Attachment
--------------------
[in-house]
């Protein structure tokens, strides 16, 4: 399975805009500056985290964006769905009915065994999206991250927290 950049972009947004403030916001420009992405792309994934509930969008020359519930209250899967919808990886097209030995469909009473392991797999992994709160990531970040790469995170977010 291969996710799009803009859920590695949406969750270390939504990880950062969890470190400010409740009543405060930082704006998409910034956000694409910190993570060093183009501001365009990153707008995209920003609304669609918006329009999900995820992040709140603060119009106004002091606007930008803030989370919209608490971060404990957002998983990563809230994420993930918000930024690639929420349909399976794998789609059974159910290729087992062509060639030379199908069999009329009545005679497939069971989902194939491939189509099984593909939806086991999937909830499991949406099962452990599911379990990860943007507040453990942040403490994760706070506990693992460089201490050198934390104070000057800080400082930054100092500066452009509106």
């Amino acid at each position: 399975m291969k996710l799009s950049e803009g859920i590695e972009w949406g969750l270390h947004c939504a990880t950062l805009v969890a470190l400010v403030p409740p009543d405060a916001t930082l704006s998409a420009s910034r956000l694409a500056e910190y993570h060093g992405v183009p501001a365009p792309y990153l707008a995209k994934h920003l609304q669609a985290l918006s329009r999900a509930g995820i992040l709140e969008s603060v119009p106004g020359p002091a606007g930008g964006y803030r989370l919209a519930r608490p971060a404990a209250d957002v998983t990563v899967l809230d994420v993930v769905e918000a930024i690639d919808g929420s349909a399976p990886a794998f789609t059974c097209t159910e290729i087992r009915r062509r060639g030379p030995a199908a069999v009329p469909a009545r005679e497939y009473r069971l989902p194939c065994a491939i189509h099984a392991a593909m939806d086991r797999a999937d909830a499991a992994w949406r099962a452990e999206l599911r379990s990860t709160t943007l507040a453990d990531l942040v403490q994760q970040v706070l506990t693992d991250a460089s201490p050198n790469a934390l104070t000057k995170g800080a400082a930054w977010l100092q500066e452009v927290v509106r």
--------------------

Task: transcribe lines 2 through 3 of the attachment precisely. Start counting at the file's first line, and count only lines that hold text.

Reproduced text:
């Protein structure tokens, strides 16, 4: 399975805009500056985290964006769905009915065994999206991250927290 950049972009947004403030916001420009992405792309994934509930969008020359519930209250899967919808990886097209030995469909009473392991797999992994709160990531970040790469995170977010 291969996710799009803009859920590695949406969750270390939504990880950062969890470190400010409740009543405060930082704006998409910034956000694409910190993570060093183009501001365009990153707008995209920003609304669609918006329009999900995820992040709140603060119009106004002091606007930008803030989370919209608490971060404990957002998983990563809230994420993930918000930024690639929420349909399976794998789609059974159910290729087992062509060639030379199908069999009329009545005679497939069971989902194939491939189509099984593909939806086991999937909830499991949406099962452990599911379990990860943007507040453990942040403490994760706070506990693992460089201490050198934390104070000057800080400082930054100092500066452009509106």
């Amino acid at each position: 399975m291969k996710l799009s950049e803009g859920i590695e972009w949406g969750l270390h947004c939504a990880t950062l805009v969890a470190l400010v403030p409740p009543d405060a916001t930082l704006s998409a420009s910034r956000l694409a500056e910190y993570h060093g992405v183009p501001a365009p792309y990153l707008a995209k994934h920003l609304q669609a985290l918006s329009r999900a509930g995820i992040l709140e969008s603060v119009p106004g020359p002091a606007g930008g964006y803030r989370l919209a519930r608490p971060a404990a209250d957002v998983t990563v899967l809230d994420v993930v769905e918000a930024i690639d919808g929420s349909a399976p990886a794998f789609t059974c097209t159910e290729i087992r009915r062509r060639g030379p030995a199908a069999v009329p469909a009545r005679e497939y009473r069971l989902p194939c065994a491939i189509h099984a392991a593909m939806d086991r797999a999937d909830a499991a992994w949406r099962a452990e999206l599911r379990s990860t709160t943007l507040a453990d990531l942040v403490q994760q970040v706070l506990t693992d991250a460089s201490p050198n790469a934390l104070t000057k995170g800080a400082a930054w977010l100092q500066e452009v927290v509106r």